Panel: Understanding The Power of DBT For Distress Tolerance with Dr. Kiki Fehling

January 3, 2024
7 min read

Hey everyone, Roland Smart here, co-founder of TheraHive. I’m thrilled to bring you a recap of our Instagram Live session on Distress Tolerance in Dialectical Behavioral Therapy (DBT). For those who missed it, we had a fantastic panel discussion rich in practical insight on how you can better manage your emotions, each and every day. 

Meet Our Panelists:

  • Special Guest Dr. Kiki Fehling: A clinical psychologist and a board-certified DBT expert clinician, Kiki Fehling is currently on sabbatical but remains active in spreading DBT knowledge, especially through social media.
  • Dr. Jesse Finkelstein: As a Doctor of Clinical Psychology and a postdoctoral fellow at Columbia, Jesse is not only deeply knowledgeable in DBT but also co-founded TheraHive, a platform specializing in courses on evidence-based treatments, particularly DBT.
  • Dr. Alicia Smart: Running a DBT Center in Marin, California, Alicia Smart has dedicated her career to making DBT skills more accessible to a broader audience. Her work complements our mission at TheraHive beautifully.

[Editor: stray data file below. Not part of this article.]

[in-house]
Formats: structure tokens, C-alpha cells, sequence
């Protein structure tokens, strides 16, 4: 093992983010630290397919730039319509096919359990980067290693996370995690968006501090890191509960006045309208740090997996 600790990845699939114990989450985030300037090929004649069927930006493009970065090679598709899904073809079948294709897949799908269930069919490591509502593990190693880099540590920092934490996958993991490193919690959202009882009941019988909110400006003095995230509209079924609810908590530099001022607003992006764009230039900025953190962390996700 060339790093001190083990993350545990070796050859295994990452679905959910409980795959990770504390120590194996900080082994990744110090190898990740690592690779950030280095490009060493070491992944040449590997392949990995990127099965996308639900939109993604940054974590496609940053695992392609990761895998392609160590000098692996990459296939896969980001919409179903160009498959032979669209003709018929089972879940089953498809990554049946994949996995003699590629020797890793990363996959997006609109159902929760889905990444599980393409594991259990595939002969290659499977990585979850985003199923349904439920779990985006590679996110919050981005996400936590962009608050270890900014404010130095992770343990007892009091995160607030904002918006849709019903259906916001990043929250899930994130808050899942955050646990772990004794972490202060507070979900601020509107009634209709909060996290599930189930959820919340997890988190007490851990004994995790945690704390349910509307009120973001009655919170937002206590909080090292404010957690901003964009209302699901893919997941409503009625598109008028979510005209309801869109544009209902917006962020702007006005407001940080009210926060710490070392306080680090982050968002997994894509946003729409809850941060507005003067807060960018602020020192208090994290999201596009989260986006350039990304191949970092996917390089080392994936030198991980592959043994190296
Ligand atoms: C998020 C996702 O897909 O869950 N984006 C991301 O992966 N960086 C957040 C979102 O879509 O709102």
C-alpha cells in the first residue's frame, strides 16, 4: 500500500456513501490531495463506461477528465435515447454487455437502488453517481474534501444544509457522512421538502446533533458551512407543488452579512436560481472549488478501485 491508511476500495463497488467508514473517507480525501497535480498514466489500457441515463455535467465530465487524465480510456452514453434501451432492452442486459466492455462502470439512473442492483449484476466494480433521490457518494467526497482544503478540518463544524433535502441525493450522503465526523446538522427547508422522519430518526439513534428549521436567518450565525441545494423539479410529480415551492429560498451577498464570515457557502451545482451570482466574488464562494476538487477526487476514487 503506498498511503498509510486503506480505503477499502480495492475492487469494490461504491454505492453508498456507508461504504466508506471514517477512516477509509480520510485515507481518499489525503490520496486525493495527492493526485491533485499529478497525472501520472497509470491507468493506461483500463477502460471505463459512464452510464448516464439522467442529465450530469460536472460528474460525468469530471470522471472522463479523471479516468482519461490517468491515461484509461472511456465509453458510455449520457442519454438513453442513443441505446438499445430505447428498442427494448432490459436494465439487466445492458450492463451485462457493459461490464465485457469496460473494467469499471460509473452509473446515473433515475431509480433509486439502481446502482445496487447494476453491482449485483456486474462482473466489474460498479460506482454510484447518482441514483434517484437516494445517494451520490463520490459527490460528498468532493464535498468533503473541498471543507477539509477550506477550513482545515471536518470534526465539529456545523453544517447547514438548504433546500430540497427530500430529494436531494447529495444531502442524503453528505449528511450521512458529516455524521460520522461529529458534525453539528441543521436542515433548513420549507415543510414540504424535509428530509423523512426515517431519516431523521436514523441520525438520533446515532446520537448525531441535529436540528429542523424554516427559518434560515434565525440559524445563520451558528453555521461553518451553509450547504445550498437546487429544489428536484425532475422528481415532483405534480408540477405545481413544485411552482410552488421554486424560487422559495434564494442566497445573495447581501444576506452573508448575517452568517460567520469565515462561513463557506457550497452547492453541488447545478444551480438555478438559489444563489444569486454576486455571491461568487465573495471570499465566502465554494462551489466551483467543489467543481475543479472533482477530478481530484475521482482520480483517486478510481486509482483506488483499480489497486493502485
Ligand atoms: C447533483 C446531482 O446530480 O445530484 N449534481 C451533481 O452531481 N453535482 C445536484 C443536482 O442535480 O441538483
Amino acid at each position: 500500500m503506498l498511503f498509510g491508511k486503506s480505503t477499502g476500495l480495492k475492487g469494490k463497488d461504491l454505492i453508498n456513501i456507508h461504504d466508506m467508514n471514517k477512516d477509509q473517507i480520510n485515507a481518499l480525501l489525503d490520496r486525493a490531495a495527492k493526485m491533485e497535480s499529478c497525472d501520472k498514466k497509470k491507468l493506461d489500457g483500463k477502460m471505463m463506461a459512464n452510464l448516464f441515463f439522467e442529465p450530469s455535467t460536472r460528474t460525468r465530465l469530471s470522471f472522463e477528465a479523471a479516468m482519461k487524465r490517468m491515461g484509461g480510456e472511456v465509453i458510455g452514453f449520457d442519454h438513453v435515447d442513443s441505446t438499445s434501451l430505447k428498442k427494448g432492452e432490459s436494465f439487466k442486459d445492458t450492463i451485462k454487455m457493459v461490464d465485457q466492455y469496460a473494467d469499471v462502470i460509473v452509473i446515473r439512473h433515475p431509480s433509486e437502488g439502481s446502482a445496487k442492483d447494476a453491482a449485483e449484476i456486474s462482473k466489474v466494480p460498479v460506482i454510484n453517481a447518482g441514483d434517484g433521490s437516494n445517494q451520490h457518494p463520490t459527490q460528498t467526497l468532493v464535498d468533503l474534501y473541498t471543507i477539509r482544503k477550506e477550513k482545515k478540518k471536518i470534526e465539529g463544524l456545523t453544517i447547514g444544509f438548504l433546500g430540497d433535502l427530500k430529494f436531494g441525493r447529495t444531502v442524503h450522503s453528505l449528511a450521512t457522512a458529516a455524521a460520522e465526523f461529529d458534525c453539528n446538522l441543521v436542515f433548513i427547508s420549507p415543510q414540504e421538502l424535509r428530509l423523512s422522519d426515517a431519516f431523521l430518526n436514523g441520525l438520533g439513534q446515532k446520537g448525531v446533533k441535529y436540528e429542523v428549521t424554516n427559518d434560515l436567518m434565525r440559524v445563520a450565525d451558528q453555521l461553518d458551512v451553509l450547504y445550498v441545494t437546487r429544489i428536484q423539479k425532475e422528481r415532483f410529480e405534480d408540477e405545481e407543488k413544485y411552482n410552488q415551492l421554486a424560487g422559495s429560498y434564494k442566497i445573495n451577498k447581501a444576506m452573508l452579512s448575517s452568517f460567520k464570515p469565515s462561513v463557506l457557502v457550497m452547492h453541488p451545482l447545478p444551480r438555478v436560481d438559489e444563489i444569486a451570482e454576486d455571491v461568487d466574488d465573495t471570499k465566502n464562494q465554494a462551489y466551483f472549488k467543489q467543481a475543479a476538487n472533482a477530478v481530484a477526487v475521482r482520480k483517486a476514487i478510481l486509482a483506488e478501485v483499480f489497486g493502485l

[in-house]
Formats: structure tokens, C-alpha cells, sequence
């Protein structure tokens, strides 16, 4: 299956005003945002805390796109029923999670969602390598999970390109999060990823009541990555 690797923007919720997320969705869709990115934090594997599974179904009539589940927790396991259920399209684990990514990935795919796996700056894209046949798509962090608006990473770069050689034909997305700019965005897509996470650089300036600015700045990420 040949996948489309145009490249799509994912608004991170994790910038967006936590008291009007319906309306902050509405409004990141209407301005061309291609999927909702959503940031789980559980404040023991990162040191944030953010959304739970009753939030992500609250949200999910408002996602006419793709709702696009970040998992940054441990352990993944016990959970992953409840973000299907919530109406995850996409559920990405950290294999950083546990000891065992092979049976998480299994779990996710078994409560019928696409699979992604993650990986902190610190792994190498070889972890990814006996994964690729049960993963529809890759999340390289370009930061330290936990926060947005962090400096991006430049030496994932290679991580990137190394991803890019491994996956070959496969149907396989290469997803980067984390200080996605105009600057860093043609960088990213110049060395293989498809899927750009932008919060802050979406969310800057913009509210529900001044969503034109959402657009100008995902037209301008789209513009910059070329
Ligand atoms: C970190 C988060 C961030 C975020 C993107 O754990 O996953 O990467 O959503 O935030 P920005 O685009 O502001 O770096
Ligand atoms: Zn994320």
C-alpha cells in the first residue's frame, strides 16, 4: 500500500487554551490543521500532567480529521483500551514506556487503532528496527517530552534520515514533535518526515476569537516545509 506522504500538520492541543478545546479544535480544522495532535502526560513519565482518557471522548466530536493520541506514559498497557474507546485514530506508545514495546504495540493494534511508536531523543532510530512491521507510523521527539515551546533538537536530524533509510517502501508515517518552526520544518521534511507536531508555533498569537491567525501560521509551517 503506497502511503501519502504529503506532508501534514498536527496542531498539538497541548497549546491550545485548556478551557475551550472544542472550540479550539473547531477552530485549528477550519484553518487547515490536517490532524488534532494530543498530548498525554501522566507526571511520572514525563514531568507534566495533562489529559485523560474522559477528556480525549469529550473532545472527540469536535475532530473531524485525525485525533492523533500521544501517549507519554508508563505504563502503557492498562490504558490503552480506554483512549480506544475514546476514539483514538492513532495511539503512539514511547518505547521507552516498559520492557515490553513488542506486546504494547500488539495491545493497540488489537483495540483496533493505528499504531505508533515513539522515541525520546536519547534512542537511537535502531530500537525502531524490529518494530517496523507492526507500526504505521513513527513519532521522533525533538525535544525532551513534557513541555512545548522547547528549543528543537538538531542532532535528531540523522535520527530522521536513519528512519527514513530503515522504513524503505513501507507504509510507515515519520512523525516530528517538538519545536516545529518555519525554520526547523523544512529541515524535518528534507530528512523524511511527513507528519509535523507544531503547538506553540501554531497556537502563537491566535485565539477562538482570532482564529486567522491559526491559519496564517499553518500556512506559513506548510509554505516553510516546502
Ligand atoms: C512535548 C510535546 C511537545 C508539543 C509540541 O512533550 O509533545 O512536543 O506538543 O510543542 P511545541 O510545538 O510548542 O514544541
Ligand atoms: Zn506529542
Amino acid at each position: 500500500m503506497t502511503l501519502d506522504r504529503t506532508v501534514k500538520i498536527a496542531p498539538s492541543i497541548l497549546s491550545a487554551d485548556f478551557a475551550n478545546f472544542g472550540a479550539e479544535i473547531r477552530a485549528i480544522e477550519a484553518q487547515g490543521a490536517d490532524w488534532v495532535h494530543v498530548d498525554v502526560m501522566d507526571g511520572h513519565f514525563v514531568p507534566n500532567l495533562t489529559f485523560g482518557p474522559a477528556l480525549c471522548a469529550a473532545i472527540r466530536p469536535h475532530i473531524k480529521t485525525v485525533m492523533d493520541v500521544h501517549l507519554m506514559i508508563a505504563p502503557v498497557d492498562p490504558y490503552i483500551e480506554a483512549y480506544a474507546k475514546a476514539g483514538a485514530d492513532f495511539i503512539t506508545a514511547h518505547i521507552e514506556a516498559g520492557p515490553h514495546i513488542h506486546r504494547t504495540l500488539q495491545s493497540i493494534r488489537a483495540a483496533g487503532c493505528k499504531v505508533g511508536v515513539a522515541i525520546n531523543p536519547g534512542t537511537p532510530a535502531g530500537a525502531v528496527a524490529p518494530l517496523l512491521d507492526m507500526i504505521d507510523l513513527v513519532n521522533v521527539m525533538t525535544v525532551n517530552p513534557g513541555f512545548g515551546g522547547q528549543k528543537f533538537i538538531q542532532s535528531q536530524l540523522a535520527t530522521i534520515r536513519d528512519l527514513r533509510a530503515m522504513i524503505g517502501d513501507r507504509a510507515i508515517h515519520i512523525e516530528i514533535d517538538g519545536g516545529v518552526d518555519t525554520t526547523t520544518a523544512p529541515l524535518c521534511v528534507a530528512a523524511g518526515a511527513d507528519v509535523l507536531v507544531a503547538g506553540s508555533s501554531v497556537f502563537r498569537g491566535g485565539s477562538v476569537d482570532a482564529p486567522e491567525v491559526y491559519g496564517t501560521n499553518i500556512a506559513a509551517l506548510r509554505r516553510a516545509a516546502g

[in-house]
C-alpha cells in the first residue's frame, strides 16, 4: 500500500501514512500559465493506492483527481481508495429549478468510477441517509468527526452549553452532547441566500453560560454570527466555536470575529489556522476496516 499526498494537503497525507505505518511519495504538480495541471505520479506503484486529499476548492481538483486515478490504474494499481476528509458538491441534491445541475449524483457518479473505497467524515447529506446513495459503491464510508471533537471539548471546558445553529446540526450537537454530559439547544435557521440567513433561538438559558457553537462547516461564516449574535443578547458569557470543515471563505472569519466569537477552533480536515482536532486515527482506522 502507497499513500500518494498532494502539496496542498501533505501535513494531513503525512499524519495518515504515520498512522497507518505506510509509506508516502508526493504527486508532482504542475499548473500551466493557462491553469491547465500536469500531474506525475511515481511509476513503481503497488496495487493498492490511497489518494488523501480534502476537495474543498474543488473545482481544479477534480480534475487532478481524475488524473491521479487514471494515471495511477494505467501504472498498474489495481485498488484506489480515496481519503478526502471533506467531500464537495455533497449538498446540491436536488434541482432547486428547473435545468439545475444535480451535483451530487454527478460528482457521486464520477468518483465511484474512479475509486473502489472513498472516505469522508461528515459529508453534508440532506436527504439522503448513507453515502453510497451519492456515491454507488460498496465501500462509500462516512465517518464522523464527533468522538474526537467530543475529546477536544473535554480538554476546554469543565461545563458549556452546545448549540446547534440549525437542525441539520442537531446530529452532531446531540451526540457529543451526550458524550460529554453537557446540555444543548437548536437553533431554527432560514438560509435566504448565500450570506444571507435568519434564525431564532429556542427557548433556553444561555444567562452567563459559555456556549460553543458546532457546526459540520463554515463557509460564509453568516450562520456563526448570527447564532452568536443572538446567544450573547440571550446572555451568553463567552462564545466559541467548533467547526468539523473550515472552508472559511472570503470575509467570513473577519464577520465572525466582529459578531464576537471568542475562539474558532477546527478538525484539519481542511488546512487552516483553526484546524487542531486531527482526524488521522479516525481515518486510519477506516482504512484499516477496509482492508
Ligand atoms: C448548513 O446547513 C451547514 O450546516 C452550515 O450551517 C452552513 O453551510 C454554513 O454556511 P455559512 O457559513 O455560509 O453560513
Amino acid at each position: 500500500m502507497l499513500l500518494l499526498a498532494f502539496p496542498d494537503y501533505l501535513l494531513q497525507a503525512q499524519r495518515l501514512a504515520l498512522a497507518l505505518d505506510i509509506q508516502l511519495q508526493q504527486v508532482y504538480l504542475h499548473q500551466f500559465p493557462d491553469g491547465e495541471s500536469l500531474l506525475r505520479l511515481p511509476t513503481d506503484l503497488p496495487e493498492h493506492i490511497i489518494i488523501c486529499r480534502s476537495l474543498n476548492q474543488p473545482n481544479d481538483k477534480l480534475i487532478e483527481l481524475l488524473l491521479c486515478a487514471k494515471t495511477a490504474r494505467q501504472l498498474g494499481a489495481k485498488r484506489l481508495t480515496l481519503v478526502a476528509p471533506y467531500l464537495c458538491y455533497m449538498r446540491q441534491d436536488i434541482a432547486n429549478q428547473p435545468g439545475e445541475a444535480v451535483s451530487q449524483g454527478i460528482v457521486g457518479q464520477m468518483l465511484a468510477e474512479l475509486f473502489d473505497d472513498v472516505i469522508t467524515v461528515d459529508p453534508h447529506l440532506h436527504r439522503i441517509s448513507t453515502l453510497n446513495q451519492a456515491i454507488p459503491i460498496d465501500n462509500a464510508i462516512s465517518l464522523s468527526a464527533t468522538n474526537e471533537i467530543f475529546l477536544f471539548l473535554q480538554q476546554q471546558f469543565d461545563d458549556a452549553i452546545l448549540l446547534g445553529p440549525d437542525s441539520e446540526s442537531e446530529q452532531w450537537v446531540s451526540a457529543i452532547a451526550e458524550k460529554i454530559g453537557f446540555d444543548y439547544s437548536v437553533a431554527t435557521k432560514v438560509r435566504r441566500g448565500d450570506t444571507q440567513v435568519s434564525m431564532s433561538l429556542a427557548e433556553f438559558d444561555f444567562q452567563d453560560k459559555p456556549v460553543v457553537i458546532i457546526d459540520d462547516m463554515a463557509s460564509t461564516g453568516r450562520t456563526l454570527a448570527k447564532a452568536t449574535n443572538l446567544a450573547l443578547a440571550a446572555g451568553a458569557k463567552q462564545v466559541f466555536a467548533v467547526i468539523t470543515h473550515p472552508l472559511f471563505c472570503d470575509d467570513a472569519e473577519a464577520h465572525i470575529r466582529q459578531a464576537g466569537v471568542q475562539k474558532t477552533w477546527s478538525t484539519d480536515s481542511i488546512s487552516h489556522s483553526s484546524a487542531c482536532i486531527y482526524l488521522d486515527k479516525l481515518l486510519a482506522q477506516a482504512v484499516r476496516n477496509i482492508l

For those who missed the live interaction, don’t worry! You can catch the full discussion on our YouTube channel and get insights into the practical applications of DBT in managing intense emotions and crises.

Distress Tolerance in DBT: Catch Up on the Recording Here:

Recap — Your DBT Distress Tolerance Questions Answered

Can someone provide a general overview of Distress Tolerance?

Distress Tolerance skills in DBT are tools for managing intense emotions or crises. Our panelists explain that these skills are necessary when "we're at the top of the temperature," during emotional peaks where rational thinking is clouded. They help in crisis situations, overwhelming emotions, and urges for ineffective behaviors.

How Does Distress Tolerance Help?